Former House Speaker Newt Gingrich and radio talk show host Laura Ingraham get things started on Friday, and RNC head Reince Priebus, Donald Trump and NRA chief Wayne LaPierre follow with remarks throughout the day. Indiana Gov. Mike Pence will keynote Friday night’s Ronald Reagan Dinner. Saturday features a full day of breakout sessions about religious freedom, government spending, abortion and gun rights, as well as the results of the conference’s all-important straw poll, which provides a snapshot of how conservatives feel about potential presidential candidates. (Paul won the poll last year.)
One-day passes go for $125, but premium tickets – which get attendees priority seating at breakout sessions and admission to the Ronald Reagan Dinner and meet and greets – are $1,700 at the door.
Photo credit: CPACTweet
Congress is back from its “district work week” that found most members in their home states, and that can only mean one thing, party people: Our social calendar is packed with D.C. fundraisers.
Yes, in between meetings and votes and floor speeches and media interviews, politicians will venture off Capitol Hill to glad-hand donors, aiming to fill up their campaign coffers for 2016.
We’ve got a good amount of parties on the books this week, but what else have you heard about? Share whatever you’ve got with your friends at Party Time! You can email us or upload the goods right here. And remember – we keep our sources 100 percent confidential, so you can feel comfortable sharing.
Here are some highlights to get your week started …
– Last Friday, we told you about how Sen. John McCain, R-Ariz., was working the ladies, throwing a high-dollar “winning women luncheon” with a rising GOP star, Iowa Sen. Joni Ernst, as the headliner. Come Tuesday morning, Sen. Amy Klobuchar, D-Minn., is following suit with a “winning women breakfast” at law firm McGuire Woods’ K Street office. Notable hosts for Klobuchar’s fundraiser? Mega lobbyist and wife of former Senate Majority Leader Tom Daschle, D-S.D., Linda Daschle; lobbyist Kelly Bingel; the Podesta Group’s Claudia James; and longtime Hillary Clinton friend Donna McLarty.
– Kamala Harris heads to the nation’s capital this week in search of some sweet D.C. cash for her Senate bid in 2016. The current California attorney general announced last month that she’s running for the seat long held by Democratic Sen. Barbara Boxer, and Wednesday evening’s fundraiser is Harris’s first D.C. event of the campaign.
– CPAC, the yearly love fest that brings together conservative activists and politicians, descends on the National Harbor Wednesday for its four-day confab. More and more names get added to the speaker list by the day, but so far, it includes former Florida Gov. Jeb Bush, Dr. Ben Carson, Texas Sen. Ted Cruz, Carly Fiorina, Louisiana Gov. Bobby Jindal, former Alaska Gov. Sarah Palin, Kentucky Sen. Rand Paul, former Texas Gov. Rick Perry, Florida Sen. Marco Rubio, former Pennsylvania Sen. Rick Santorum and Wisconsin Gov. Scott Walker. Tickets are $125 per day, and a premium pass (which includes priority seating and admission to receptions and “meet and greet opportunities”) goes for $1,500.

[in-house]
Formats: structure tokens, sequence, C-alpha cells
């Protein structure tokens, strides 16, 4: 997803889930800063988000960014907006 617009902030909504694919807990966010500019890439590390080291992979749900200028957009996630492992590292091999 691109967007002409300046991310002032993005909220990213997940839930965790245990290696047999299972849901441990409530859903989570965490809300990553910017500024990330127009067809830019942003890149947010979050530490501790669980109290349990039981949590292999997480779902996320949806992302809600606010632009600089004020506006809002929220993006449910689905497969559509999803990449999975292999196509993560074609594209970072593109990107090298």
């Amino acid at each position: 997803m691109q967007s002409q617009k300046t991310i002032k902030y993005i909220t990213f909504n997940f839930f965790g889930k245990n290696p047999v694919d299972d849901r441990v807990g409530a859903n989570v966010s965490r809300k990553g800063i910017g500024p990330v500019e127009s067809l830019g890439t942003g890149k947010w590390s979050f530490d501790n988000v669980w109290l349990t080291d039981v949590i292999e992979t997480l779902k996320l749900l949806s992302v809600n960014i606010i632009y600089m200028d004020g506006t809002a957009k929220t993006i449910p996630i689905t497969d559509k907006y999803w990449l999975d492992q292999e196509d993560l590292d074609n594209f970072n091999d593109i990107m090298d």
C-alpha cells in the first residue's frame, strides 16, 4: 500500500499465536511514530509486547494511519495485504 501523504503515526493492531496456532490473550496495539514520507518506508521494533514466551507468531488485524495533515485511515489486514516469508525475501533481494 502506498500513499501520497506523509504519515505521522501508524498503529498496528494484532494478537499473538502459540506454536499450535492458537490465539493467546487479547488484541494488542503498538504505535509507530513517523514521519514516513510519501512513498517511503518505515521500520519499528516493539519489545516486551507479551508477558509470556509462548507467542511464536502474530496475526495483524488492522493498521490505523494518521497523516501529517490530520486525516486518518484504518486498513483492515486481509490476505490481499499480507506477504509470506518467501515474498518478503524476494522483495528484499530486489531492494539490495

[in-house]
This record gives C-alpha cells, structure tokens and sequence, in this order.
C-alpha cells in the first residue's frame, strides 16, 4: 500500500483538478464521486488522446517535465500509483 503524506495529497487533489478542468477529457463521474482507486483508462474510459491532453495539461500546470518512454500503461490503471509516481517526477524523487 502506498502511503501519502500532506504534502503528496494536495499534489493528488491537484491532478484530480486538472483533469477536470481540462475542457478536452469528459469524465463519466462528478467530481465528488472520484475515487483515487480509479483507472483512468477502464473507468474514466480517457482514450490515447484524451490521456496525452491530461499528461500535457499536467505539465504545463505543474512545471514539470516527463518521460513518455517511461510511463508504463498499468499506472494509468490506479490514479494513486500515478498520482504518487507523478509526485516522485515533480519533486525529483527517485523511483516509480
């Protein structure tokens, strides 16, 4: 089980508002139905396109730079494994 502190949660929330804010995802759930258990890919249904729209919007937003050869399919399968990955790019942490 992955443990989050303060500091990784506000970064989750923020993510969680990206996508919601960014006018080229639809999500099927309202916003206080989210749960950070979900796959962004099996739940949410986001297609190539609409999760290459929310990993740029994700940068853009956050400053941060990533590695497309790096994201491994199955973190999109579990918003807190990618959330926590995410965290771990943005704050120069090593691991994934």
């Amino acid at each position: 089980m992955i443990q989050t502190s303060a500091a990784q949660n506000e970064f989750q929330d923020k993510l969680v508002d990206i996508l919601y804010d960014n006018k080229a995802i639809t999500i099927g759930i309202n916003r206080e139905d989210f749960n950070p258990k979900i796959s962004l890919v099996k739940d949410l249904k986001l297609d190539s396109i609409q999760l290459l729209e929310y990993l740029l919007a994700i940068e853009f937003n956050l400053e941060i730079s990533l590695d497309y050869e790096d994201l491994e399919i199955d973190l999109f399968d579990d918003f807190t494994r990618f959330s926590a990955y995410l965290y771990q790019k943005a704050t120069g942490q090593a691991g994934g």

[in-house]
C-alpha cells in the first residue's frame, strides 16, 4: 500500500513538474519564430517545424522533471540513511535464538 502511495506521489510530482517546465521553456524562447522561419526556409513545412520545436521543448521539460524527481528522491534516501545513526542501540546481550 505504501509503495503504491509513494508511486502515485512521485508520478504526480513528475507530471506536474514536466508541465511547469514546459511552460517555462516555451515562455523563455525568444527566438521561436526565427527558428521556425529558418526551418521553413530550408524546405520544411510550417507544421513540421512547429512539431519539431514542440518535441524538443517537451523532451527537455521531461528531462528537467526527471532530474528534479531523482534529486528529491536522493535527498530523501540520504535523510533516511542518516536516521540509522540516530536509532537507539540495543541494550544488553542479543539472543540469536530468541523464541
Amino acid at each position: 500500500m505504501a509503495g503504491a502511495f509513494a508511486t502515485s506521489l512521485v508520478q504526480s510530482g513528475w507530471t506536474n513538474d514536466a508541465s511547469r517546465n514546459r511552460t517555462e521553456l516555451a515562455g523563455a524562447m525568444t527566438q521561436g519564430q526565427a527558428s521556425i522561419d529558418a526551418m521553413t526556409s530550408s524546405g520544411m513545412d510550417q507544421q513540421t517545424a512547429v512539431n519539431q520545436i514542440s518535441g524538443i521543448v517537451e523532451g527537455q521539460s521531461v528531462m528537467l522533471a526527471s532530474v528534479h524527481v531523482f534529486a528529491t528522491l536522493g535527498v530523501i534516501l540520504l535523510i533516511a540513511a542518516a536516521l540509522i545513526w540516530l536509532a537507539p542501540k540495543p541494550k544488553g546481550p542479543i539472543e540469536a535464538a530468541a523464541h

– Tampa is the place to be on Tuesday for presidential prognosticators on the right and the left! Right to Rise super PAC, Jeb Bush’s 2016 support group for his campaign-in-waiting, is having an evening reception at the Grand Hyatt where donors are asked to fork over between $1,000 and $25,000 to attend. The former governor of Florida is the event’s special guest. Meanwhile, fewer than 10 miles away, Hillary Clinton supporters will rally at a fundraiser for the Ready for Hillary super PAC.
Those are your highlights, party people! If you’ve got a fundraiser invite to share, send it right here.Tweet
Sen. John McCain takes advantage of Congress’ district work period this week with a fundraiser on Friday in his home state. The Arizona Republican will throw a high-dollar party in Scottsdale for his 2016 campaign, which would find him running for a sixth term in the Senate.
Party organizers are calling the fundraiser a “winning women luncheon,” and a look at the bold-named lady attendees on the invite certainly drives home the idea. Iowa Sen. Joni Ernst – a conservative darling since she shot onto the national stage last year with her memorable hog castration-themed TV ad about cutting government spending – gets top billing on the invitation along with McCain. Rep. Martha McSally, R-Ariz., is listed as an honorary host, as are Angela Ducey (wife of Arizona Gov. Doug Ducey), Cheryl Flake (wife of Arizona Sen. Jeff Flake) and McCain’s wife, Cindy.
Two other Arizona heavyweights are lending their support on Friday. Phoenix-based lobbyist Deb Gullett and Rodel Foundation President Jackie Norton are co-chairing the event. Gullett has deep ties to McCain, having worked as his chief of staff in D.C. and logging time on his presidential campaigns in 2000 and 2008. She also served in the Arizona House for four years, and now is a lobbyist with Gallagher & Kennedy. Although Norton now leads the Rodel Foundation, an education advocacy organization, she was the head of the Arizona Department of Commerce for five years under former Govs. Fife Symington and Jane Dee Hull. She’s also got a Gallagher & Kennedy connection, where she used to practice law.
Tickets start at $200 per plate for Friday’s lunch, and $500 will get you a spot at the 11 a.m. “VIP photo opportunity.” But in order to get added to that all-important host committee list, be prepared to throw down $10,000.
Although he hasn’t made it official yet, all signs point to McCain mounting another run for his Senate seat, which he’s held since the mid ’80s. Back in November, he told Politico, “There’s no reason for me to make a final decision right now,” and just last month he told reporters he’s “most likely” going to run.